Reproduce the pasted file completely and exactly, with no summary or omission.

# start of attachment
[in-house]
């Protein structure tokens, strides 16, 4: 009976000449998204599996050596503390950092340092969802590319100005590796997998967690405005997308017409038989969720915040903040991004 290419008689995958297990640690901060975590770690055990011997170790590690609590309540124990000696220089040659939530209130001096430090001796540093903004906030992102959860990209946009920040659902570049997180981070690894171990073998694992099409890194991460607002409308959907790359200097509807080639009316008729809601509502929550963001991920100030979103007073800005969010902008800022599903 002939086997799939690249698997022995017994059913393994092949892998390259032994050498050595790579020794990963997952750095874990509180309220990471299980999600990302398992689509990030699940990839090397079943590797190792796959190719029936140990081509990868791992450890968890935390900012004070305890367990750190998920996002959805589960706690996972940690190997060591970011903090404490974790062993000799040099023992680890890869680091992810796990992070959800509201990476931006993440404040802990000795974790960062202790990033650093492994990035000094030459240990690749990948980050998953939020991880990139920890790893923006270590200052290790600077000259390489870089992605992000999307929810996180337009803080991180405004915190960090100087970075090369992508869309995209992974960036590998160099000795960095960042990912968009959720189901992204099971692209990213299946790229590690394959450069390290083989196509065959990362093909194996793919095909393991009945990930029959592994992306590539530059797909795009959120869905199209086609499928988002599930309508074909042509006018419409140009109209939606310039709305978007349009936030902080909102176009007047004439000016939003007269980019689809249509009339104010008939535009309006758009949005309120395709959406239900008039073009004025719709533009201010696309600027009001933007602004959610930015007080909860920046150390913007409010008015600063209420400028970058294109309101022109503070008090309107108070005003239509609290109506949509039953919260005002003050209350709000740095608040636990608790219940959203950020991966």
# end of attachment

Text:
[in-house]
């Protein structure tokens, strides 16, 4: 009976000449998204599996050596503390950092340092969802590319100005590796997998967690405005997308017409038989969720915040903040991004 290419008689995958297990640690901060975590770690055990011997170790590690609590309540124990000696220089040659939530209130001096430090001796540093903004906030992102959860990209946009920040659902570049997180981070690894171990073998694992099409890194991460607002409308959907790359200097509807080639009316008729809601509502929550963001991920100030979103007073800005969010902008800022599903 002939086997799939690249698997022995017994059913393994092949892998390259032994050498050595790579020794990963997952750095874990509180309220990471299980999600990302398992689509990030699940990839090397079943590797190792796959190719029936140990081509990868791992450890968890935390900012004070305890367990750190998920996002959805589960706690996972940690190997060591970011903090404490974790062993000799040099023992680890890869680091992810796990992070959800509201990476931006993440404040802990000795974790960062202790990033650093492994990035000094030459240990690749990948980050998953939020991880990139920890790893923006270590200052290790600077000259390489870089992605992000999307929810996180337009803080991180405004915190960090100087970075090369992508869309995209992974960036590998160099000795960095960042990912968009959720189901992204099971692209990213299946790229590690394959450069390290083989196509065959990362093909194996793919095909393991009945990930029959592994992306590539530059797909795009959120869905199209086609499928988002599930309508074909042509006018419409140009109209939606310039709305978007349009936030902080909102176009007047004439000016939003007269980019689809249509009339104010008939535009309006758009949005309120395709959406239900008039073009004025719709533009201010696309600027009001933007602004959610930015007080909860920046150390913007409010008015600063209420400028970058294109309101022109503070008090309107108070005003239509609290109506949509039953919260005002003050209350709000740095608040636990608790219940959203950020991966």